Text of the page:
April 5, 2024

Comprehensive input: Stephen Krashen, learning and acquisition (1982)

by Mateusz Wiącek

Stephen Krashen is an American linguist best known for his work in the field of second language acquisition. 

In 1982 he published a very influential essay on “Principles and Practice in Second Language Acquisition”. Krashen hypothesizes that second language acquisition is very similar to the process children use when acquiring their first language. It requires meaningful interaction in the new language in which speakers are concerned with the messages and understanding, and not with the grammatical form of the language. 

The most important parts of Krashen’s theory are:

  • Acquisition and learning: there two ways in which language develops. Language acquisition is subconscious and occurs when you find a need to communicate with others. Language learning, on the other hand, involves explicit learning with direct instruction about the rules of the language.
  • Monitor: once a student has conscious knowledge of grammatical rules, they are able to self-monitor the language they use. In practice that means that instead of just saying what your mind is telling you to say, you use the monitor to stop, analyze and correct.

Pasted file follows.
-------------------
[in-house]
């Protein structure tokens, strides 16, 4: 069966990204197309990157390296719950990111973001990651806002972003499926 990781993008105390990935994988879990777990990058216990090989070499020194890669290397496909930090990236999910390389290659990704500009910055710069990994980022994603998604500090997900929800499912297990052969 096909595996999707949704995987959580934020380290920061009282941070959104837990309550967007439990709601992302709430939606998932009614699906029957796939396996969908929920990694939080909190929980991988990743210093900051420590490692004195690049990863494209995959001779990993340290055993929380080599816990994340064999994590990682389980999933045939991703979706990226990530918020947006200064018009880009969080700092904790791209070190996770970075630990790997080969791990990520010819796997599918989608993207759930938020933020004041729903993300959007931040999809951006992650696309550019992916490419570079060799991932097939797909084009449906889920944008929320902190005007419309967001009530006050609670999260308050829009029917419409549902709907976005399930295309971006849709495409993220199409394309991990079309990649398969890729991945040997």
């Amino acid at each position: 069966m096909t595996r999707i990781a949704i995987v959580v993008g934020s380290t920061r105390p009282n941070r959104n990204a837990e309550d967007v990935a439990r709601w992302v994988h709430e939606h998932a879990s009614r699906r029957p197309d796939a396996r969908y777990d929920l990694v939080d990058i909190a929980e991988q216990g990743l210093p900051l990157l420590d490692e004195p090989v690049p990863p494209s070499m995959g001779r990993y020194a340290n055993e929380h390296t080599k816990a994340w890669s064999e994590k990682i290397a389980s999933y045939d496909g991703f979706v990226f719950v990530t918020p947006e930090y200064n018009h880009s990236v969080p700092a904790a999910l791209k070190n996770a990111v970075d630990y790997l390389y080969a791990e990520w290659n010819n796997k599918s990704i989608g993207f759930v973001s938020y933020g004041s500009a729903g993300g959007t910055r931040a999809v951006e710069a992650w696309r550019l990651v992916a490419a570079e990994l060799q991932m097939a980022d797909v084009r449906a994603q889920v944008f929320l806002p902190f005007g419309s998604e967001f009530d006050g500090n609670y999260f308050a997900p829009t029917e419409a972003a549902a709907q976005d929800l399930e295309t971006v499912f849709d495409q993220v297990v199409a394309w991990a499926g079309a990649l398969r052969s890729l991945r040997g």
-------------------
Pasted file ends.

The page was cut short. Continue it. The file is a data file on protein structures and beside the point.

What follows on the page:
• Affective filter: learners require an environment where they feel safe to take risks necessary to learn the language. A learner’s emotional state, character and motivation affect how efficiently they learn a language. 
  • Comprehensible input, or language content that can be understood by the learner while remaining one step above the learner’s language ability, is recommended in order to encourage critical thinking and new learning. 

In short, you acquire language best via exposure to comprehensible input. 

It is not that successful language learners have some special talent. It is the unsuccessful people that have something that hinders their learning, i.e. the affective filter and the monitor. 

Krashen’s theories were the inspiration for the so-called “natural approach” to language learning, which was published in 1983. It assumed language would emerge spontaneously once students had heard and seen a lot of target language content.

Krashen’s theories were criticized but have had a significant impact on language teaching and learning.

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